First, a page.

May 1:  It never ceases to amaze me how quickly planting occurs each year!  Corn planted the week of April 10th has emerged and for those fields that received hail from last week’s storms, I’m hoping we don’t see disease issues later on.  Also of note, some have asked me about the CropWatch soil temperatures as they are higher than what some of you have been measuring in your fields before planting.  The CropWatch soil temps at http://cropwatch.unl.edu/cropwatchsoiltemperature are averages of 24 hours under bare soil which may be different than the residue conditions in your fields and is an average of the entire day vs. one point in time.  This may help explain some of the differences.

Many stands of alfalfa are lush green with over a foot of growth at this point.  I looked at some alfalfa in Clay County that got dinged by cold temperatures in areas of the field and stopped growing.  At this time I’m also finding quite a few aphids and a few alfalfa weevils.  A disease common this time of year called spring black stem can be observed in nearly all alfalfa fields right now in the lower canopies.  This disease consists of small black lesions on the leaves which eventually cause the leaves to turn yellow and drop.  Normally this disappears with later cuttings as humidity and rainfall are typically high during the first cutting and can be managed with cutting the alfalfa.  One option to consider according to Dr. Bruce Anderson, our Extension Forage Specialist, is to consider cutting alfalfa before bloom.  He shares that weather can cause long delays and alfalfa doesn’t bloom very aggressively during spring.  Bruce felt there were advantages to cutting alfalfa when it is 15-20” tall before bloom during first cutting including:  weather compared to later spring, spread out alfalfa harvest if you consider cutting one field earlier, reduction in insect and disease problems by early harvest, and high feed value.  It also potentially allows the second cutting to be ready before the summer heat which can lower forage quality.  Disadvantages include lower yield from cutting early which could be made up in later harvest, regrowth may be slower if cut early, and the need to allow for longer recovery after first or second cutting to maintain long-term stands.  So, harvesting before bloom may be something you wish to test in one of your fields this year and consider how this works for you, especially if you did have some frost damage or are having insect/disease issues in your alfalfa right now.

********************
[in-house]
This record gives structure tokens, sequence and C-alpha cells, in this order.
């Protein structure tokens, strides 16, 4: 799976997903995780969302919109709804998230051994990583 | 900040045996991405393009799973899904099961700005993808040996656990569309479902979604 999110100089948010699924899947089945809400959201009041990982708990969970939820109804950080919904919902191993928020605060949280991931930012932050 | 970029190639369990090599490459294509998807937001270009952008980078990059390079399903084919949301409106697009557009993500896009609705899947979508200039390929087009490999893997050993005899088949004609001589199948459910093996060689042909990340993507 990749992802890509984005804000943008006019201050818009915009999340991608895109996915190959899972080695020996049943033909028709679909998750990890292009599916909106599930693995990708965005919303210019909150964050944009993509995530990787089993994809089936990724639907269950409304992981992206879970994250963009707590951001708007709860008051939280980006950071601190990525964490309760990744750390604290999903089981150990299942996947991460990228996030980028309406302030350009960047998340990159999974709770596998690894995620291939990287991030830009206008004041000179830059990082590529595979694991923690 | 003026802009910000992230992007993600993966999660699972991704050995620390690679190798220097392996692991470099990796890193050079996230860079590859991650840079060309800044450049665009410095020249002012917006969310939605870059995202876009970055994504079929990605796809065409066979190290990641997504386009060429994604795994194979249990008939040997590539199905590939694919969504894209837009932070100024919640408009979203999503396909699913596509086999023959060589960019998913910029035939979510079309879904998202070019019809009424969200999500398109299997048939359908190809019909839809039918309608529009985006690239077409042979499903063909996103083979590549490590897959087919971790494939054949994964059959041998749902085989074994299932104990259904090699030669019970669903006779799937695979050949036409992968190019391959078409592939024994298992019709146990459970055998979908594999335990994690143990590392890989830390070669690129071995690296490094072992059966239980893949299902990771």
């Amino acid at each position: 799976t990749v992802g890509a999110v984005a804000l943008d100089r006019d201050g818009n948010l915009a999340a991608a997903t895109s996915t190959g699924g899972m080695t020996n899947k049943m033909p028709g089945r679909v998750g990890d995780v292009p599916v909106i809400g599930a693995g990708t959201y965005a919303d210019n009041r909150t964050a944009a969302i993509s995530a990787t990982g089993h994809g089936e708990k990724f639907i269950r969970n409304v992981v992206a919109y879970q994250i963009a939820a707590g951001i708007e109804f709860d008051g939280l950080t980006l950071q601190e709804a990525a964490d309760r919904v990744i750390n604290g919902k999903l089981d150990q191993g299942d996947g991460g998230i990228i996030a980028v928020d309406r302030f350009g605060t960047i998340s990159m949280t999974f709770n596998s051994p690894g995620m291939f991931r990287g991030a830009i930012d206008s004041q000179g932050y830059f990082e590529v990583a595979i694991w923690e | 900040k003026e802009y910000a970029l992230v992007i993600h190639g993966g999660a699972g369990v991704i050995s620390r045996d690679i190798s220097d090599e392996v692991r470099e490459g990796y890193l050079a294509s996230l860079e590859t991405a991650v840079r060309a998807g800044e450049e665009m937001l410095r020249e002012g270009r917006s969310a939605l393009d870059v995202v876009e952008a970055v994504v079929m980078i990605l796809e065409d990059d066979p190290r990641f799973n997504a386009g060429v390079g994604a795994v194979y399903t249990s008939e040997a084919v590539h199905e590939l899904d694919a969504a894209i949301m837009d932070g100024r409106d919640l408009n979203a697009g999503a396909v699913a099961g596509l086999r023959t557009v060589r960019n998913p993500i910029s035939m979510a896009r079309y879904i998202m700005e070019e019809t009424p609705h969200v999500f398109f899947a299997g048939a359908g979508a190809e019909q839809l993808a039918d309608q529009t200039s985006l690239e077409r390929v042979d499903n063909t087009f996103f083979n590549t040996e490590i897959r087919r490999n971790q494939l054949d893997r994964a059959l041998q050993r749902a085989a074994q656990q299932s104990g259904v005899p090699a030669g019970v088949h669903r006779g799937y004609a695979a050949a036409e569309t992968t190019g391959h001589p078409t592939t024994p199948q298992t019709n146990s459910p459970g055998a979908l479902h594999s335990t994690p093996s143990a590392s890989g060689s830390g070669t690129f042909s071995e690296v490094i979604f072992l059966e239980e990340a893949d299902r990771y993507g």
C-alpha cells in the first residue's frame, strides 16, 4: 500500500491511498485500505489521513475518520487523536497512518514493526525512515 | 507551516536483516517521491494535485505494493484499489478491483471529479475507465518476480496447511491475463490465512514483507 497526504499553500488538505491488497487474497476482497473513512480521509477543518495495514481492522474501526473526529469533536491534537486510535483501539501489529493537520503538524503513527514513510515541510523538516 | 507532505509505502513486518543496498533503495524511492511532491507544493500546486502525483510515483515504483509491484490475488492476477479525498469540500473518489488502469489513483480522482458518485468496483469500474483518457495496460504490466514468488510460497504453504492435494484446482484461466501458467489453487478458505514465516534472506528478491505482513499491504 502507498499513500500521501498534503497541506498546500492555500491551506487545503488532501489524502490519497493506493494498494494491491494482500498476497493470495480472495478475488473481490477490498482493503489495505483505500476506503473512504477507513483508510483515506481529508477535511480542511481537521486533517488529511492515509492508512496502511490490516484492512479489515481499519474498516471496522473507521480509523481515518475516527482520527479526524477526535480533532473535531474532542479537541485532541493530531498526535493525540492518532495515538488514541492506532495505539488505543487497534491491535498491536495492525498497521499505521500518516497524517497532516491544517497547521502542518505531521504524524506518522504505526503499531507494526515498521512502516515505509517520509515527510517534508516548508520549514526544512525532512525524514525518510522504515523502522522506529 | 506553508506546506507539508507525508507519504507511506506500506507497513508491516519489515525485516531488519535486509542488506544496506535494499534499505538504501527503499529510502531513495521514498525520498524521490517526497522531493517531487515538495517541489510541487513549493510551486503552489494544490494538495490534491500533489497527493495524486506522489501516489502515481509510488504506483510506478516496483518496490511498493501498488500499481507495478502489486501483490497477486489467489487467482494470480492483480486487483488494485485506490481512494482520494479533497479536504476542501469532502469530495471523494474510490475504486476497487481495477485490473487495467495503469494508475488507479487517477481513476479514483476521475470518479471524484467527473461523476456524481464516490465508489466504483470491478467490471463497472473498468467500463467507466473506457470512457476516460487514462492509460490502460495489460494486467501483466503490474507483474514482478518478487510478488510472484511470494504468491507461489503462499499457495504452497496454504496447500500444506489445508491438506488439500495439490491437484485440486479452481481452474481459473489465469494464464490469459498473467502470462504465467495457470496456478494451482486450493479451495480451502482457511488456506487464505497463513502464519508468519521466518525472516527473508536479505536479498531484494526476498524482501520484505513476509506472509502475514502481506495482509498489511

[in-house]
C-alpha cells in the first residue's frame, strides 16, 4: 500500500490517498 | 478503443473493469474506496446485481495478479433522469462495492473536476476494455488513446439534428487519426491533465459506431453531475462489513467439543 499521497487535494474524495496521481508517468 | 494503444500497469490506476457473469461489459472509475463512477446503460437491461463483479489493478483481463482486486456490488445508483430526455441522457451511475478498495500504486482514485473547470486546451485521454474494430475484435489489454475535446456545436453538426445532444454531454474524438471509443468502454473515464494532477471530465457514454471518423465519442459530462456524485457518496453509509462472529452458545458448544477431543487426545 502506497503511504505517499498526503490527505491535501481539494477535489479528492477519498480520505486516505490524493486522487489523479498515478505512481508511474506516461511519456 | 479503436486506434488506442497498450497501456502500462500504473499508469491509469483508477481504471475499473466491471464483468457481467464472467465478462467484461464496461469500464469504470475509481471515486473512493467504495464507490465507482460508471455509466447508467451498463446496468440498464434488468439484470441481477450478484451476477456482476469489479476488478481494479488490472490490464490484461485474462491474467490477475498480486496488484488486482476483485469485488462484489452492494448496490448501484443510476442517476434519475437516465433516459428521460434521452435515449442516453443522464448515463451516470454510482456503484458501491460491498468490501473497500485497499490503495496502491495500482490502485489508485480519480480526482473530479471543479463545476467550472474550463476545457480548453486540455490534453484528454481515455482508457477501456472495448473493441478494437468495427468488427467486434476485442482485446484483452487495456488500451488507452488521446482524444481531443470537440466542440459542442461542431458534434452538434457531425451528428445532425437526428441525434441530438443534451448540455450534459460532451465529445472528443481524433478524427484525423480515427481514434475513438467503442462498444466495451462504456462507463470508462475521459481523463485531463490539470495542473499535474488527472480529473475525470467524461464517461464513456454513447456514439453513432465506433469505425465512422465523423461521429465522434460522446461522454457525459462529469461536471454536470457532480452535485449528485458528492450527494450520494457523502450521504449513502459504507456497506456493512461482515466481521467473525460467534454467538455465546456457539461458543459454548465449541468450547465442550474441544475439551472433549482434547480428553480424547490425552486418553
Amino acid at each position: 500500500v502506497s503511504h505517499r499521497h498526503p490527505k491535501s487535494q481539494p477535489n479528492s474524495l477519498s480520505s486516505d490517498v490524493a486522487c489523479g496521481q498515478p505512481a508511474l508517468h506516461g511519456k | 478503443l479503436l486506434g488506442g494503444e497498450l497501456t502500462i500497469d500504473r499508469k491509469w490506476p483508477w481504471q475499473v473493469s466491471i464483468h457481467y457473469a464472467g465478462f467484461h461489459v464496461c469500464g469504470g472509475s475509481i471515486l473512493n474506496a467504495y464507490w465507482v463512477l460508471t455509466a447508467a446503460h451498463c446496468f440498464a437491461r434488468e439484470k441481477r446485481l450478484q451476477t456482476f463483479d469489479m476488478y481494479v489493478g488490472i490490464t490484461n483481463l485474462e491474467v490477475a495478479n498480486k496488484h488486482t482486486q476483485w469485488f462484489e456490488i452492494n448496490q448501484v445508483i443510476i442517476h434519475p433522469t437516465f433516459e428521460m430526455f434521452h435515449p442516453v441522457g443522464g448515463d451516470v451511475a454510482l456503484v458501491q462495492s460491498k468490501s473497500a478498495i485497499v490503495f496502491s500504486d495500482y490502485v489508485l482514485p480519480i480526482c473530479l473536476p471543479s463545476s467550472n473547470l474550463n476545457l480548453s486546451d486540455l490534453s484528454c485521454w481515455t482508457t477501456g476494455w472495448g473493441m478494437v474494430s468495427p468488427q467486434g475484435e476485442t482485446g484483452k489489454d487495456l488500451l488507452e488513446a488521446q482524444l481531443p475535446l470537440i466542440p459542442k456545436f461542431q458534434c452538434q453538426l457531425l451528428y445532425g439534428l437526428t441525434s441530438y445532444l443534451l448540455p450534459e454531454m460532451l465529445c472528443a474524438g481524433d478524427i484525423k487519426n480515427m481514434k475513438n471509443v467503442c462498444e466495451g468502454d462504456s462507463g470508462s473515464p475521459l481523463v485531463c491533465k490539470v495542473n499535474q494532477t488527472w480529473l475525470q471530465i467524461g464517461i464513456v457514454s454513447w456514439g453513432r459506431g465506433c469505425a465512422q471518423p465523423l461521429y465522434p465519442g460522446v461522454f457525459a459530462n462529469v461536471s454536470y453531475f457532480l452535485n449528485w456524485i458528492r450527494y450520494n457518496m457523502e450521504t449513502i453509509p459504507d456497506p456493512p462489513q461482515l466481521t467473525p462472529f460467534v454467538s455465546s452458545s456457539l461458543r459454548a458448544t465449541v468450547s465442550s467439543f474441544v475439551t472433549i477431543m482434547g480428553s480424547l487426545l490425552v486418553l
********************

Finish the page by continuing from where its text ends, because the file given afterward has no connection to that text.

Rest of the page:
Crop Update Pure Nebraska 5-20-16

Pure Nebraska

Field to Market Workshops

Field to Market Flyer 2015 - Clay County (1)

Most of the major grain buyers and companies using feed grains in food are reporting ways they are becoming more resourceful with energy, water, raw materials, and product waste streams.  The consumer is asking these companies to improve the efficiency of producing and bringing their products to market.  Nebraska Extension in cooperation with the Corn and Soybean Boards is conducting workshops to introduce Nebraska farmers to a tool that measures key farm efficiencies (web-based computer tool called the Fieldprint Calculator).

The field assessment workshops in Nebraska are hands-on and will show growers how to document eight sustainability and efficiency indicators via use of a laptop computer. The indicators are:

  • land use,
  • conservation,
  • soil carbon,
  • irrigation water use,
  • water quality,
  • energy use,
  • greenhouse gas emissions, and
  • water quality.
Computer laptops are provided or participants can bring your own. No prior computer knowledge is necessary and experienced users will be available to provide assistance.

Workshop Schedule

Please contact the Extension Educator listed for each site to preregister by Dec. 3.

Lincoln
Monday, December 7, 9 a.m. – 1 p.m.
UNL Extension Office in Lancaster County, 444 Cherrycreek Road
Contact: Tyler Williams, (402) 441-7180 or tyler.williams@unl.edu

Beatrice
Monday, December 7, 5:30 – 9 p.m.
UNL Extension Office in Gage County, 1115 West Scott St.
Contact: Paul Hay, (402) 223-1384 or paul.hay@unl.edu

Auburn
Tuesday, December 8, 9 a.m. – 1 p.m. Nemaha County Hospital Meeting Room, 2022 13th St.
Contact: Gary Lesoing, (402) 274-4755 or gary.lesoing@unl.edu

Geneva
Tuesday, Dec. 8, 5:30 – 9 p.m. UNL Extension Office in Fillmore County, 1340 G St.
Contact: Brandy VanDeWalle, (402) 759-3712 or brandy.vandewalle@unl.edu


Clay Center
Wednesday, Dec. 9, 9 a.m. – 1 p.m.
UNL Extension Office in Clay County, 111 West Fairfield Contact: Jennifer Rees, (402) 762-3644 or jenny.rees@unl.edu

Central City
Wednesday, Dec. 9, 5:30 – 9 p.m.
UNL Extension Office in Merrick County, 1510 18th St.
Contact: Troy Ingram, (308) 946-3843 or troy.ingram@unl.edu

Fremont
Thursday, Dec. 10, 9 a.m. – 1 p.m. UNL Extension Office in Dodge County, 1206 West 23rd St.
Contact: Nathan Mueller, (402) 727-2775 or nathan.mueller@unl.edu

Mead
Friday, Dec. 11, 9 a.m. – 1 p.m.
UNL Extension Office in Saunders County, 1071 County Road G
Contact: Keith Glewen, (402) 624-8030 or kglewen1@unl.edu

 

Post-Harvest Grain Marketing Workshop

Post-Harvest Marketing flyer-Davenport

UNL Grazing Corn Residue Research

Many stalks in Nebraska are left ungrazed for various reasons.  One reason I’ve heard is the potential impact of increased compaction and reduced yield of the next crop.  Nebraska Extension has long-term research addressing this concern…in fact, 16 years of research conducted at the Ag Research and Development Center near Mead.  There’s various components to this study and you can view the full report at: http://go.unl.edu/8mp6.